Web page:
Many wine lovers turn their collective noses up at wines made with hybrid grapes. While obscure varieties from dark corners of European countries are sought out and embraced, grapes like Corton Noir, De Chaunac, Frontenac, Marechal Foch, Traminette and La Crosse are shunned.
I’d be lying if I told you I was, generally, a fan of hybrid wines, but I do have one thing that many wine lovers don’t have — an open mind. I’ll try any wine made with any grape (or fruit really) once. Okay, maybe even twice. There are hybrids that I don’t care for very much (I’m looking at you Traminette and Seyval Blanc) but there are some that I’ve enjoyed quite a bit, including Vidal blanc, Leon Millot, Vignoles and Baco Noir.
Baco Noir, of course, is the focus at one of the better wineries in the Hudson Valley — Hudson-Chatham Winery — and while Hudson-Chatham Winery 2012 River’s Edge ($) isn’t made with baco, it shows winemaker Steve Casscles’ deft touch with red hybrids in the cellar.
River’s Edge is a 50-50 blend of Chambourcin, a well-known red hybrid grape that can lead to some spicy, delicious wines, with Burdin, a hybrid that I’d never tasted before. What is Burdin, exactly? The following is taken from the Hudson-Chatham website:
The vines themselves came from Philip and Jan Wagner, of Monkton, Maryland. Philip Wagner was the editor of the Baltimore Sun for many years, and the owner of Boordy Vineyards. He also sold French-hybrid vines from a nursery with his wife. Mr. Wagner, before the arrival of Dr. Konstantin Frank, practically saved east coast winemaking by offering these vines that were more suited for the region at the time. Wagner had imported the vines from France.
According to the notes on the Wagners’ vineyard brochure, “We introduced the French Hybrids commercially in this country more than three decades ago. Vines originating in our nursery are today yielding good wines in almost every state of the Union. Several of the hybrids have already become standard wine grapes in the older grape-growing districts such as New York State and Ohio. The family of the French Hybrids is large and varied: early ones for the more northerly regions, some that stand up under humid conditions and severe winters, others for hot dry climates, and so on. It is possible to choose with reasonable assurance for most parts of the country. But remember, the finest grape varieties and the famous vintages of Europe have behind them several thousand years of selection and adaptation and centuries of winemaking experience. You can expect to produce very good wine from the hybrids, but do not expect to equal the “great” wines of Bordeaux or Burgundy or Chablis.”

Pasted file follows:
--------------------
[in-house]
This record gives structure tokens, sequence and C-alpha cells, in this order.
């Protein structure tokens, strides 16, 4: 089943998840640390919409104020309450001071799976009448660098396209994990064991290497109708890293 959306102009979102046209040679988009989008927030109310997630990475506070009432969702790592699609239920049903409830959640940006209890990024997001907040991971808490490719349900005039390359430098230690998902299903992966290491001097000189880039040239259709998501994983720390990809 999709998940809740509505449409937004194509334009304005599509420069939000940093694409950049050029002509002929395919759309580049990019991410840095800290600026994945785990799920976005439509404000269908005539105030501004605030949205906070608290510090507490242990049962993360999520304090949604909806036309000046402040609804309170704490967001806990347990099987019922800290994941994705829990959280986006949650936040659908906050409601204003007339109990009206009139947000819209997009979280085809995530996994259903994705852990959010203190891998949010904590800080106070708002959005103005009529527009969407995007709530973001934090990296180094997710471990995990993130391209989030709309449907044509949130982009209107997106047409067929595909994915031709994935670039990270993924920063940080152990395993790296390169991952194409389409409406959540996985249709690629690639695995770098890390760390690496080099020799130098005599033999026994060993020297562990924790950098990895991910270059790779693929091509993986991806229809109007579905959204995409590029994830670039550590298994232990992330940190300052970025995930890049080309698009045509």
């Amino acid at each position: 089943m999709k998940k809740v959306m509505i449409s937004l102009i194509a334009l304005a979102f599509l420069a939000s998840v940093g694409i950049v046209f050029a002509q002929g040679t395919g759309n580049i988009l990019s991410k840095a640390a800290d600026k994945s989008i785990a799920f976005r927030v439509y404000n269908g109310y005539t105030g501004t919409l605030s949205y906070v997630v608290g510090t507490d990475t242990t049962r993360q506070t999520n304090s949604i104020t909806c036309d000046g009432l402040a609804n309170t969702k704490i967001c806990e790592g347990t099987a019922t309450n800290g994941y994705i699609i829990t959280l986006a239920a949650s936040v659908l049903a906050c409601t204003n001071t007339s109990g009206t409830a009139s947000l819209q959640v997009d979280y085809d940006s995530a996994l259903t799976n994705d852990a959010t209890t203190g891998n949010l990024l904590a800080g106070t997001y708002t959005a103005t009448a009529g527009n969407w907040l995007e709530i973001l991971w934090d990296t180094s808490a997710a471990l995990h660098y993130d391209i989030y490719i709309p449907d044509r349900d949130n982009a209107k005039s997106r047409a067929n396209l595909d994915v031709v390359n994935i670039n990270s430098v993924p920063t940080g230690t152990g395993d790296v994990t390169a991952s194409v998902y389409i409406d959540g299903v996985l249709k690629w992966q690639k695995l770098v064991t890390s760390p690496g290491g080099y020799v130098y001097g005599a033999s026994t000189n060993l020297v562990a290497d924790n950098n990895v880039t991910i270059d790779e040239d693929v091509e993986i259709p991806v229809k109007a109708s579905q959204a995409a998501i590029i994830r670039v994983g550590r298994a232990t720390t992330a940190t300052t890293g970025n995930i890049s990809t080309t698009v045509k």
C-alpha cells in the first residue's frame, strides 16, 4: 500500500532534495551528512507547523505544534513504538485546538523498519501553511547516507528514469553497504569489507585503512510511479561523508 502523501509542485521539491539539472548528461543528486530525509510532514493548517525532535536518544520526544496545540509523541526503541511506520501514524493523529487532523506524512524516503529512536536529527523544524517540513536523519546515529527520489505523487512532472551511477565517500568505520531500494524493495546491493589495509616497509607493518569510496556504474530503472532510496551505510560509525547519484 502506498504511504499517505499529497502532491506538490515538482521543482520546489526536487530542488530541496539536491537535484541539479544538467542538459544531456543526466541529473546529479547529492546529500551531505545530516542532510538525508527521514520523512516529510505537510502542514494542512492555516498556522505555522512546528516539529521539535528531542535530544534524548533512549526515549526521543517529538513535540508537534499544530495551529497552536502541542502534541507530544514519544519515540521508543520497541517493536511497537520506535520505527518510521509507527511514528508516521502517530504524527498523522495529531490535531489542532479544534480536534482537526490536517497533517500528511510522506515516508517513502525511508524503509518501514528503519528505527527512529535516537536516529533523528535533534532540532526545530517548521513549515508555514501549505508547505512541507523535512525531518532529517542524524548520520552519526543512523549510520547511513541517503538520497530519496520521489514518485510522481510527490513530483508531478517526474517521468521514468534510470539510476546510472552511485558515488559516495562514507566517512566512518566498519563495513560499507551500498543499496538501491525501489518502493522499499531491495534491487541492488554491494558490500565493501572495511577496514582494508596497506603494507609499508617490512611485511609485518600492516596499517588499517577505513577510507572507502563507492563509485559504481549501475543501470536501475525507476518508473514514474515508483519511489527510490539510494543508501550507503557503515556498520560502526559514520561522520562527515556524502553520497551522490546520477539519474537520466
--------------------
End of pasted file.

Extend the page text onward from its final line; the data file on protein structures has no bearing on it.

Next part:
As a young grape growing enthusiast, Steve Casscles met the accomplished and insightful Philip Wagner when Steve was still in his high school and college years. Before Wagner closed his vineyard supply business, Steve Casscles plucked numerous vines from Wagner, who was always ready with advice and good cheer. Wagner always intimated to Casscles that the Burdin grape was a sleeper. Now we grow almost two acres of it. Steve Casccles grows two varieties of Burdin. He grows Burdin 8753 (An early mid-season. Pinot Noir hybrid with oderate vigor and productivity, in combination with short cane pruning; and Burdin 11042 which is an early mid-season ripening hybrid of Pinot Noir Droit with good vigor, moderate production, is fairly disease resistant, and to be grown using cane pruning.
Burdin’s pinot ancestry is obvious in the glass too, where aromas of black cherry and cherry Ludens are accented by a toasty vanilla note. On the palate, it is lighter bodied and the toasty notes step forward just a bit, with sweet cherry and a melange of woodsy, earthy spice notes. Fresh acidity brings structure (the tannins are very light) and juiciness that leads in to a somewhat abrupt finish.
Mostly I dislike comparing New York wines or wine regions to classic wines or regions, but without a ton of context in the hybrid arena, I’m left thinking of Hudson-Chatham’s reds as Burgundian. It’s not so much where the wines are today as where you can tell they are going. Delicacy and freshness are valued over extraction and brute force.